"You look a bit queer."

No Are you quite all right? or Are you unwell? Just You look a bit queer.

It made him smile. It made him think how much he actually liked this girl, and how much he'd wronged her the day of Leticia's funeral. And it made him want to do something nice for her. He looked at his sister one last time, and then said, as he slowly turned back around, "If I were a young buck, which mind you I'm not…"

"Turner, you're not even thirty."

Her expression turned impatient- in a somewhat governessy way that he found oddly entertaining, and he gave her a lazy, one-shouldered shrug as he answered, "Yes, well, I feel older. Ancient these days, to tell the truth." Then he realized that she was staring at him expectantly, so he cleared his throat and said, "I was merely trying to say that if I were nosing around the crop of new debutantes, I don't believe Olivia would catch my eye."

Miranda's brows rose. "Well, she is your sister. Aside from the illegalities- "

Oh , for the love of- "I was attempting to compliment you," he interrupted.

"Oh." She cleared her throat. Blushed a little, although it was difficult to be sure in the dim light. "Well, in that case, please do go right ahead."

"Olivia is quite beautiful," he continued. "Even I, her older brother, can see that. But there is something lacking behind her eyes."

Which elicited an immediate gasp. "Turner, that is a terrible thing to say. You know as well as I do that Olivia is very intelligent. Far more so than most of the men who are swarming around her."

He watched her indulgently. She was such a loyal little thing. He had no doubt she'd take a bullet for Olivia if the need ever arose. It was a good thing she was here. Aside from whatever calming tendencies she had on his sister- and he rather suspected the entire Bevelstoke family owed her an enormous debt of gratitude for that- Miranda was, he was fairly certain, the only thing that was going to make his time in London bearable. God knew he hadn't wanted to come. The last thing he needed just then were women angling for position, attempting to fill Leticia's miserable little shoes. But with Miranda about, at least he was assured of some decent conversation.

"Of course Olivia is intelligent," he said in a placating voice. "Allow me to restate myself. I personally would not find her intriguing."

She pursed her lips, and the governess was back. "Well, that's your prerogative, I suppose."

He smiled and leaned in, just a hint. "I think I'd be far more likely to make my way to your side."

"Don't be silly," she mumbled.

"I'm not," he assured her. "But then again, I am older than most of those fools with my sister. Perhaps my tastes have mellowed. But the point is moot, I suppose, because I'm not a young buck, and I'm not nosing around this year's crop of debutantes."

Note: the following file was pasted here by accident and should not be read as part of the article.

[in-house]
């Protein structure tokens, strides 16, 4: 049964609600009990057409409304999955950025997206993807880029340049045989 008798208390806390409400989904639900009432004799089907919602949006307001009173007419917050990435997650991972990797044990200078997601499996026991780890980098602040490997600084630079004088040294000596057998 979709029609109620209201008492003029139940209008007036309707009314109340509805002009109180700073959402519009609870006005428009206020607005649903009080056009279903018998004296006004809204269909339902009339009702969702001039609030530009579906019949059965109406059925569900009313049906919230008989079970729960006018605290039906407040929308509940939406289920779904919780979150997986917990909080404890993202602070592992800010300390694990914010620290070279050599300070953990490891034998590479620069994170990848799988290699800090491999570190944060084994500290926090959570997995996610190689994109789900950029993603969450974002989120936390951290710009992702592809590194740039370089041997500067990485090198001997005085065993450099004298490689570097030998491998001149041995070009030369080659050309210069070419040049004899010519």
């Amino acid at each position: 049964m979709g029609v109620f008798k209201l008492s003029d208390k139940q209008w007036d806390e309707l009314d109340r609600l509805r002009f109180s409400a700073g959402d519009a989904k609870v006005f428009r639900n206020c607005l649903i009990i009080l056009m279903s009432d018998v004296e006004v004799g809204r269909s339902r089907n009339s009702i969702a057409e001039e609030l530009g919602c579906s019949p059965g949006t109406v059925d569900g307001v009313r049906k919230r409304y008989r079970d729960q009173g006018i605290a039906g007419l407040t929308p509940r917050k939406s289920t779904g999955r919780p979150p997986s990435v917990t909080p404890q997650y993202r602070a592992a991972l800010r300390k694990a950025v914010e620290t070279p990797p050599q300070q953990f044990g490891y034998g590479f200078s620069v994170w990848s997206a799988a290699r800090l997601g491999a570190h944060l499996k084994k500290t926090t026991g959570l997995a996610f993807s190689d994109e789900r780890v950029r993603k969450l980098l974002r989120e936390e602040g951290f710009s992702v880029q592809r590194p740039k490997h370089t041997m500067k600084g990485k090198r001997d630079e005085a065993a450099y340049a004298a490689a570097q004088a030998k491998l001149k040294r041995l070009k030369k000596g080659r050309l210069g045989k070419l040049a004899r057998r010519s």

"And you're not looking for a wife." It was a statement, not a question.

"God , no," he blurted out. "What on earth would I do with a wife?"

2 June 1819

Lady Rudland announced at breakfast that last night's ball was a smashing success. I could not help but smile over her choice of words- I do not think anyone refused her invitation, and I vow the room was as crowded as any I have ever experienced. I certainly felt smashed up against all sorts of perfect strangers. I do believe I must be a country girl at heart because I am not so certain that I wish to ever again be quite so intimate with my fellow man.

I said so at breakfast, and Turner spit his coffee. Lady Rudland sent him a murderous glare, but I cannot imagine she is that enamored of her table linens.

Turner intends to remain in town for only a week or two, he is staying with us at Rudland House, which is lovely and terrible, all at once.

Lady Rudland reported that some crotchety old dowager (her words, not mine, and she would not reveal her identity in any case) said that I was acting Too Familiar with Turner and that people might get the Wrong Idea.

She said that she told the c.o.d. (cod! how apt!) that Turner and I are practically brother and sister, and that it is only natural that I would rely upon him at my debut ball, and that there are no Wrong Ideas to be had.

I am wondering if there is ever a Right Idea in London.

Chapter 5

A week or so later, the sun was shining so brightly that Miranda and Olivia, missing their frequent sojourns in the country, decided to spend the morning exploring London. At Olivia's insistence, they began in the shopping district.

"I certainly don't need another dress," Miranda said as they strolled down the street, their maids a respectful distance behind them.

"Neither do I, but it's always great fun to look, and besides, we might find a trinket or such to buy with our pin money. Your birthday will be here before we know it. You should purchase yourself a treat."

"Perhaps."

They wandered through dress shops, milliners, jewelers, and sweet shops before Miranda found what she hadn't even known she'd been looking for.

"Look at that, Olivia," she breathed. "Isn't it magnificent?"

"Isn't what magnificent?" Olivia replied, peering into the elegantly dressed window of the bookshop.

"That." Miranda pointed her finger toward an exquisitely bound copy of Le Morte d'Arthur by Sir Thomas Malory. It looked rich and lovely, and Miranda wanted nothing more than to lean right through the window and inhale the air that wafted around it.

For the first time in her life, she saw something that she simply had to have. Forget economy. Forget practicality. She sighed- a deep, soulful, needy breath, and said, "I think I finally understand what you mean about shoes."

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